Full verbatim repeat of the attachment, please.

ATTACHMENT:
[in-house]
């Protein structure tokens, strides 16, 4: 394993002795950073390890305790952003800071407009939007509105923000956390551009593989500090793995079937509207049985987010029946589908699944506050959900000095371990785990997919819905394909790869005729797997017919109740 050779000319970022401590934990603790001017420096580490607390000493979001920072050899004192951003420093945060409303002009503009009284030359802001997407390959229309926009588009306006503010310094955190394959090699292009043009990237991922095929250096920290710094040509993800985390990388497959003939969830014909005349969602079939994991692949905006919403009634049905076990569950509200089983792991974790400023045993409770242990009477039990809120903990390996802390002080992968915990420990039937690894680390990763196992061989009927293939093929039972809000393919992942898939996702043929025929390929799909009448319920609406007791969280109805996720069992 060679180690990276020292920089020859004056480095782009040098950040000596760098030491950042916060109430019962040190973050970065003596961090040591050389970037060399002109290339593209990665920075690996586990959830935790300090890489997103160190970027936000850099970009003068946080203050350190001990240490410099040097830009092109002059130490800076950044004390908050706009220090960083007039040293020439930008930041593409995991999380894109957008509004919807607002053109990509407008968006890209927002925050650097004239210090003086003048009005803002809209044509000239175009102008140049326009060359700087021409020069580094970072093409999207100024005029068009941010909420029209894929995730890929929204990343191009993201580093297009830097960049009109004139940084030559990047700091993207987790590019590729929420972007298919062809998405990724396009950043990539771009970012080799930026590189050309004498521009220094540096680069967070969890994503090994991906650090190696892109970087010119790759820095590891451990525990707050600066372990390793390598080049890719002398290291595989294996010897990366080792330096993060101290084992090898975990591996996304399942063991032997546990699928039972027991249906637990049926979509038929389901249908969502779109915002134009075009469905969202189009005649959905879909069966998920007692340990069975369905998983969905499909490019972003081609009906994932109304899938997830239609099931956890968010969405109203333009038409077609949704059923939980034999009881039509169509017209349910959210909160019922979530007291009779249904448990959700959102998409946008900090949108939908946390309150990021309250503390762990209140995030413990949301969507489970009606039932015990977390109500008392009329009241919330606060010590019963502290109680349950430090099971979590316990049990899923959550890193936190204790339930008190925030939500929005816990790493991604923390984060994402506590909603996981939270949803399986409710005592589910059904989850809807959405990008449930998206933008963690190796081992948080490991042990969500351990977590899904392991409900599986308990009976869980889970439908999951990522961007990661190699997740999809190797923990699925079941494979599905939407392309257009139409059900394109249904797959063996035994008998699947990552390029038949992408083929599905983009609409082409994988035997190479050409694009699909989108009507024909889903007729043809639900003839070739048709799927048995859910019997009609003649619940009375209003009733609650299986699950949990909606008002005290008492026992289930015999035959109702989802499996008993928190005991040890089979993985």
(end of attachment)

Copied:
[in-house]
């Protein structure tokens, strides 16, 4: 394993002795950073390890305790952003800071407009939007509105923000956390551009593989500090793995079937509207049985987010029946589908699944506050959900000095371990785990997919819905394909790869005729797997017919109740 050779000319970022401590934990603790001017420096580490607390000493979001920072050899004192951003420093945060409303002009503009009284030359802001997407390959229309926009588009306006503010310094955190394959090699292009043009990237991922095929250096920290710094040509993800985390990388497959003939969830014909005349969602079939994991692949905006919403009634049905076990569950509200089983792991974790400023045993409770242990009477039990809120903990390996802390002080992968915990420990039937690894680390990763196992061989009927293939093929039972809000393919992942898939996702043929025929390929799909009448319920609406007791969280109805996720069992 060679180690990276020292920089020859004056480095782009040098950040000596760098030491950042916060109430019962040190973050970065003596961090040591050389970037060399002109290339593209990665920075690996586990959830935790300090890489997103160190970027936000850099970009003068946080203050350190001990240490410099040097830009092109002059130490800076950044004390908050706009220090960083007039040293020439930008930041593409995991999380894109957008509004919807607002053109990509407008968006890209927002925050650097004239210090003086003048009005803002809209044509000239175009102008140049326009060359700087021409020069580094970072093409999207100024005029068009941010909420029209894929995730890929929204990343191009993201580093297009830097960049009109004139940084030559990047700091993207987790590019590729929420972007298919062809998405990724396009950043990539771009970012080799930026590189050309004498521009220094540096680069967070969890994503090994991906650090190696892109970087010119790759820095590891451990525990707050600066372990390793390598080049890719002398290291595989294996010897990366080792330096993060101290084992090898975990591996996304399942063991032997546990699928039972027991249906637990049926979509038929389901249908969502779109915002134009075009469905969202189009005649959905879909069966998920007692340990069975369905998983969905499909490019972003081609009906994932109304899938997830239609099931956890968010969405109203333009038409077609949704059923939980034999009881039509169509017209349910959210909160019922979530007291009779249904448990959700959102998409946008900090949108939908946390309150990021309250503390762990209140995030413990949301969507489970009606039932015990977390109500008392009329009241919330606060010590019963502290109680349950430090099971979590316990049990899923959550890193936190204790339930008190925030939500929005816990790493991604923390984060994402506590909603996981939270949803399986409710005592589910059904989850809807959405990008449930998206933008963690190796081992948080490991042990969500351990977590899904392991409900599986308990009976869980889970439908999951990522961007990661190699997740999809190797923990699925079941494979599905939407392309257009139409059900394109249904797959063996035994008998699947990552390029038949992408083929599905983009609409082409994988035997190479050409694009699909989108009507024909889903007729043809639900003839070739048709799927048995859910019997009609003649619940009375209003009733609650299986699950949990909606008002005290008492026992289930015999035959109702989802499996008993928190005991040890089979993985």